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Promoting a culture of transparency and accountability

Updated: Mar 7

Ethics & Integrity in Leadership

Leaders often speak about their commitment to transparency and accountability, and while some succeed in achieving these ideals, most fall short.

Whether it's the appointed or elected representatives in our respective countries or the creators of platforms and tools for global opinion-sharing, transparency and accountability are often touted as ultimate goals. Currently, social media is a hot topic that walks a fine line between enabling free speech and restricting certain viewpoints. While most platforms have good intentions, there are inevitably bad actors involved. However, over time, these individuals are exposed, and corrective measures are taken.

The construction industry also grapples with issues of transparency and accountability. This is primarily due to individual companies needing to maintain control and accuracy over their specific data and designs. Although various tools and methods exist to share information about a particular project, they do not provide the ultimate solution. Instead, a change in mindset is required. It is essential to recognize that this exploration is not a criticism of the need for data control but an examination of alternative perspectives on what control and transparency truly entail.

The desire to develop a new process has given rise to the concept of open BIM (Building Information Modeling). However, fear of losing control acts as a limitation to its widespread adoption. Nevertheless, there are multiple ways to engage in a constructive debate and overcome this limitation.

Craft a comprehensive plan.

Creating a detailed plan is crucial for achieving the right balance of transparency and accountability. It is essential to embed these principles within the plan and clearly define their context-specific meanings. However, this task proves challenging for most individuals as writing "contracts" requires legal expertise. The focus here is on the plan's framework, outlining what will be done (A, B, and C) and what will not be done (Q). Other elements need to be more flexibly stated without excessive rigidity.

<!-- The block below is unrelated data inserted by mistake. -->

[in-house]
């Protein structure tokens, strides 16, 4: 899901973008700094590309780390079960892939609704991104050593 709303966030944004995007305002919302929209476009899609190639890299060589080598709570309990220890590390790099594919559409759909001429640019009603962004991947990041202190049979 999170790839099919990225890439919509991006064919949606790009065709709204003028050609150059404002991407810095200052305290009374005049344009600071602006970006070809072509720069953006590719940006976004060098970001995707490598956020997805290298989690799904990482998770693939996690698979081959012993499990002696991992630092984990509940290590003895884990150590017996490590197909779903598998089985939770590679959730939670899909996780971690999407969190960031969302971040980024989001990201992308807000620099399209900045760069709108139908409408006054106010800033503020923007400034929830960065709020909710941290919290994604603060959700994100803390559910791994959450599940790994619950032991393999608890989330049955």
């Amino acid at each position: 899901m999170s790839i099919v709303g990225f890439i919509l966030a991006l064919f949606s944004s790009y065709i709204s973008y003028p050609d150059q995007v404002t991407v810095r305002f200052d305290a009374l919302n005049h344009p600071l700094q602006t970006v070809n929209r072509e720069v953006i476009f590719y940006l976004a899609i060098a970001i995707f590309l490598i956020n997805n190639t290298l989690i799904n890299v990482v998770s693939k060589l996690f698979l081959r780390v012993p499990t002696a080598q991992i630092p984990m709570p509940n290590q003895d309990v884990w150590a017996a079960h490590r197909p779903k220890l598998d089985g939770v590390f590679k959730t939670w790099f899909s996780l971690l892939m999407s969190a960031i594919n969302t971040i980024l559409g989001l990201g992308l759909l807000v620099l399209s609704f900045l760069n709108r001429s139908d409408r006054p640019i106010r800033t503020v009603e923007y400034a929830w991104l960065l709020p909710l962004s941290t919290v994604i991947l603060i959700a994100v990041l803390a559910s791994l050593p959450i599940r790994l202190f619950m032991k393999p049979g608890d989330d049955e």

Maintain consistency.

Keeping our list of beliefs concise is advisable to prevent easy challenges when new information emerges. When we express something as a belief, we essentially bind ourselves to a firm commitment that is difficult to violate without losing credibility. It is crucial to avoid being called out for contravening our convictions, even if we had seemingly valid reasons. By defining some elements as firm and others as flexible, we already have a predetermined response to unforeseen circumstances. Having a firm yet short list of definitive gives the company a better sense of what is expected and what is negotiable.

Adapt and pivot.

The mindset of "I think" allows us to adjust our path or plan in response to external events such as weather conditions, labor strikes, or supply chain issues, which are unpredictable and can dismantle a plan lacking a strong foundation. To address this, we should use phrases like "I think" or "It is a theory" instead of "I believe" when referring to flexible concepts.  A clear "yes" or "no" without room for debate on certain matters ensures that parties affected by a pivot event have a reference point for how to proceed. Hold meetings to address issues that are not already defined; otherwise, adhere to the plan.

Avoid retreating to familiarity.

During challenging times, we tend to revert to established methods and procedures for a sense of security. However, this inclination is counterproductive and generates more problems than solutions. Our comfort zone may be comforting, but it is important to rely on a well-crafted plan that enjoys broad adoption and support across the board.


So, what does all of this have to do with transparency and accountability? Well, knowledge empowers individuals. When rules are clear and transparent, viable solutions and options become evident. Consequently, accountability for actions and decisions is also transparent, ensuring a clear understanding of what needs to be done and who is responsible for each task.

Origionally Published: Sat, July 8, 2023

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